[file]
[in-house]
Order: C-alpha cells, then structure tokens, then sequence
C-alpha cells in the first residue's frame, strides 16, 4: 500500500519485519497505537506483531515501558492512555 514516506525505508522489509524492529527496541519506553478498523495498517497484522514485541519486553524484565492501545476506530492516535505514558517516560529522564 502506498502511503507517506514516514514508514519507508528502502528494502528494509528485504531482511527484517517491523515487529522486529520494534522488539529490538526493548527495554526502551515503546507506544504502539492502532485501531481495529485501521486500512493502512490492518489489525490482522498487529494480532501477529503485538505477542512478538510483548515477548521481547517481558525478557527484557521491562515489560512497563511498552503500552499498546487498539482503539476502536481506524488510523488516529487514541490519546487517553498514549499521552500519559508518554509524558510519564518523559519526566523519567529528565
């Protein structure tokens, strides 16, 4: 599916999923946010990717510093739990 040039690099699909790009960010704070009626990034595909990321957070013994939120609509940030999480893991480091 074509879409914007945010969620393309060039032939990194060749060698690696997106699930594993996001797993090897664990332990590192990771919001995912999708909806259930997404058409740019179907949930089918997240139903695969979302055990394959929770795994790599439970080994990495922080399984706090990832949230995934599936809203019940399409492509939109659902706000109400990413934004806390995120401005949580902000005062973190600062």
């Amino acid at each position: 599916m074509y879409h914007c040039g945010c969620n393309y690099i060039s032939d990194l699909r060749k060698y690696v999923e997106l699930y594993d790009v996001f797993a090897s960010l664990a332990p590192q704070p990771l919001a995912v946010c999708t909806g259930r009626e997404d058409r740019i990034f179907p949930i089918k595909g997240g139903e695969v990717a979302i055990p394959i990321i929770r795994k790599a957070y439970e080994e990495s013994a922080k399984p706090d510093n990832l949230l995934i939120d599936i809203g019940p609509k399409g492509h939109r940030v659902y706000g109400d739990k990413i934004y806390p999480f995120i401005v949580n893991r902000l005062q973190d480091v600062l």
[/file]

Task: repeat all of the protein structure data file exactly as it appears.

[in-house]
Order: C-alpha cells, then structure tokens, then sequence
C-alpha cells in the first residue's frame, strides 16, 4: 500500500519485519497505537506483531515501558492512555 514516506525505508522489509524492529527496541519506553478498523495498517497484522514485541519486553524484565492501545476506530492516535505514558517516560529522564 502506498502511503507517506514516514514508514519507508528502502528494502528494509528485504531482511527484517517491523515487529522486529520494534522488539529490538526493548527495554526502551515503546507506544504502539492502532485501531481495529485501521486500512493502512490492518489489525490482522498487529494480532501477529503485538505477542512478538510483548515477548521481547517481558525478557527484557521491562515489560512497563511498552503500552499498546487498539482503539476502536481506524488510523488516529487514541490519546487517553498514549499521552500519559508518554509524558510519564518523559519526566523519567529528565
């Protein structure tokens, strides 16, 4: 599916999923946010990717510093739990 040039690099699909790009960010704070009626990034595909990321957070013994939120609509940030999480893991480091 074509879409914007945010969620393309060039032939990194060749060698690696997106699930594993996001797993090897664990332990590192990771919001995912999708909806259930997404058409740019179907949930089918997240139903695969979302055990394959929770795994790599439970080994990495922080399984706090990832949230995934599936809203019940399409492509939109659902706000109400990413934004806390995120401005949580902000005062973190600062």
């Amino acid at each position: 599916m074509y879409h914007c040039g945010c969620n393309y690099i060039s032939d990194l699909r060749k060698y690696v999923e997106l699930y594993d790009v996001f797993a090897s960010l664990a332990p590192q704070p990771l919001a995912v946010c999708t909806g259930r009626e997404d058409r740019i990034f179907p949930i089918k595909g997240g139903e695969v990717a979302i055990p394959i990321i929770r795994k790599a957070y439970e080994e990495s013994a922080k399984p706090d510093n990832l949230l995934i939120d599936i809203g019940p609509k399409g492509h939109r940030v659902y706000g109400d739990k990413i934004y806390p999480f995120i401005v949580n893991r902000l005062q973190d480091v600062l």